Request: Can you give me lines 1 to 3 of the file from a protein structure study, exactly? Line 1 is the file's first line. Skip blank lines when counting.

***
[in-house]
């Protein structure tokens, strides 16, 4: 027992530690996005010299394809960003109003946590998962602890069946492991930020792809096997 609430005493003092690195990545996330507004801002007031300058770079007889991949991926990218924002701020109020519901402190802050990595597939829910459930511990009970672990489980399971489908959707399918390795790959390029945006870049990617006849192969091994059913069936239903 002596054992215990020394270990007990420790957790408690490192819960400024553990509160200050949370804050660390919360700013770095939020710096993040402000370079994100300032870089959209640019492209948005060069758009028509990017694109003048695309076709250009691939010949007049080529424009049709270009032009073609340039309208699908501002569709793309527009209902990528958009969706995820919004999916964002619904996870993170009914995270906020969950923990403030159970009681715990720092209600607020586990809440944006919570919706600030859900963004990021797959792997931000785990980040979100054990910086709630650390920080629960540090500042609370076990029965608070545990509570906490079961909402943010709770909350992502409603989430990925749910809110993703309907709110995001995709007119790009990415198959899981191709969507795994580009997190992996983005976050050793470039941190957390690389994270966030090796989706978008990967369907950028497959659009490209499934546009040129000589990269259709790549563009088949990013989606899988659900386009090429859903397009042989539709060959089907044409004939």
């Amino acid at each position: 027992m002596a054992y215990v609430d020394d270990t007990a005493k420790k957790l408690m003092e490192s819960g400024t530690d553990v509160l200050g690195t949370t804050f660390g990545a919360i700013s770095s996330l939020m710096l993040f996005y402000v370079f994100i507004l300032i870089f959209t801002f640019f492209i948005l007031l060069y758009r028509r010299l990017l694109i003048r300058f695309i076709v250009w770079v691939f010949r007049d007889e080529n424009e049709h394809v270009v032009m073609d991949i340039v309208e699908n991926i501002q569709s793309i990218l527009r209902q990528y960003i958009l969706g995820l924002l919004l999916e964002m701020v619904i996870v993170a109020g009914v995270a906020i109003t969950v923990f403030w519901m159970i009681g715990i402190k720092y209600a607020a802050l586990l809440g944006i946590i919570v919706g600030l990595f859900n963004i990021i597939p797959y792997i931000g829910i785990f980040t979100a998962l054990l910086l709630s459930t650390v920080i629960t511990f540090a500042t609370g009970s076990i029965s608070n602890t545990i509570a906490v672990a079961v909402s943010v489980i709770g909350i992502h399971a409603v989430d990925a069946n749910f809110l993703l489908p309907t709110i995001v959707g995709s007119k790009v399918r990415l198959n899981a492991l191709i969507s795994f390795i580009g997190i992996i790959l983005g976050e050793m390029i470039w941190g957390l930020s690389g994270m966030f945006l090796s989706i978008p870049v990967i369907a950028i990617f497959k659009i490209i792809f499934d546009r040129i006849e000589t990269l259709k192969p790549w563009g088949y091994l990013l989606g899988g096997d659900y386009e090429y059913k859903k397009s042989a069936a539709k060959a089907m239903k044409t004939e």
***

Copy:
[in-house]
């Protein structure tokens, strides 16, 4: 027992530690996005010299394809960003109003946590998962602890069946492991930020792809096997 609430005493003092690195990545996330507004801002007031300058770079007889991949991926990218924002701020109020519901402190802050990595597939829910459930511990009970672990489980399971489908959707399918390795790959390029945006870049990617006849192969091994059913069936239903 002596054992215990020394270990007990420790957790408690490192819960400024553990509160200050949370804050660390919360700013770095939020710096993040402000370079994100300032870089959209640019492209948005060069758009028509990017694109003048695309076709250009691939010949007049080529424009049709270009032009073609340039309208699908501002569709793309527009209902990528958009969706995820919004999916964002619904996870993170009914995270906020969950923990403030159970009681715990720092209600607020586990809440944006919570919706600030859900963004990021797959792997931000785990980040979100054990910086709630650390920080629960540090500042609370076990029965608070545990509570906490079961909402943010709770909350992502409603989430990925749910809110993703309907709110995001995709007119790009990415198959899981191709969507795994580009997190992996983005976050050793470039941190957390690389994270966030090796989706978008990967369907950028497959659009490209499934546009040129000589990269259709790549563009088949990013989606899988659900386009090429859903397009042989539709060959089907044409004939």
């Amino acid at each position: 027992m002596a054992y215990v609430d020394d270990t007990a005493k420790k957790l408690m003092e490192s819960g400024t530690d553990v509160l200050g690195t949370t804050f660390g990545a919360i700013s770095s996330l939020m710096l993040f996005y402000v370079f994100i507004l300032i870089f959209t801002f640019f492209i948005l007031l060069y758009r028509r010299l990017l694109i003048r300058f695309i076709v250009w770079v691939f010949r007049d007889e080529n424009e049709h394809v270009v032009m073609d991949i340039v309208e699908n991926i501002q569709s793309i990218l527009r209902q990528y960003i958009l969706g995820l924002l919004l999916e964002m701020v619904i996870v993170a109020g009914v995270a906020i109003t969950v923990f403030w519901m159970i009681g715990i402190k720092y209600a607020a802050l586990l809440g944006i946590i919570v919706g600030l990595f859900n963004i990021i597939p797959y792997i931000g829910i785990f980040t979100a998962l054990l910086l709630s459930t650390v920080i629960t511990f540090a500042t609370g009970s076990i029965s608070n602890t545990i509570a906490v672990a079961v909402s943010v489980i709770g909350i992502h399971a409603v989430d990925a069946n749910f809110l993703l489908p309907t709110i995001v959707g995709s007119k790009v399918r990415l198959n899981a492991l191709i969507s795994f390795i580009g997190i992996i790959l983005g976050e050793m390029i470039w941190g957390l930020s690389g994270m966030f945006l090796s989706i978008p870049v990967i369907a950028i990617f497959k659009i490209i792809f499934d546009r040129i006849e000589t990269l259709k192969p790549w563009g088949y091994l990013l989606g899988g096997d659900y386009e090429y059913k859903k397009s042989a069936a539709k060959a089907m239903k044409t004939e």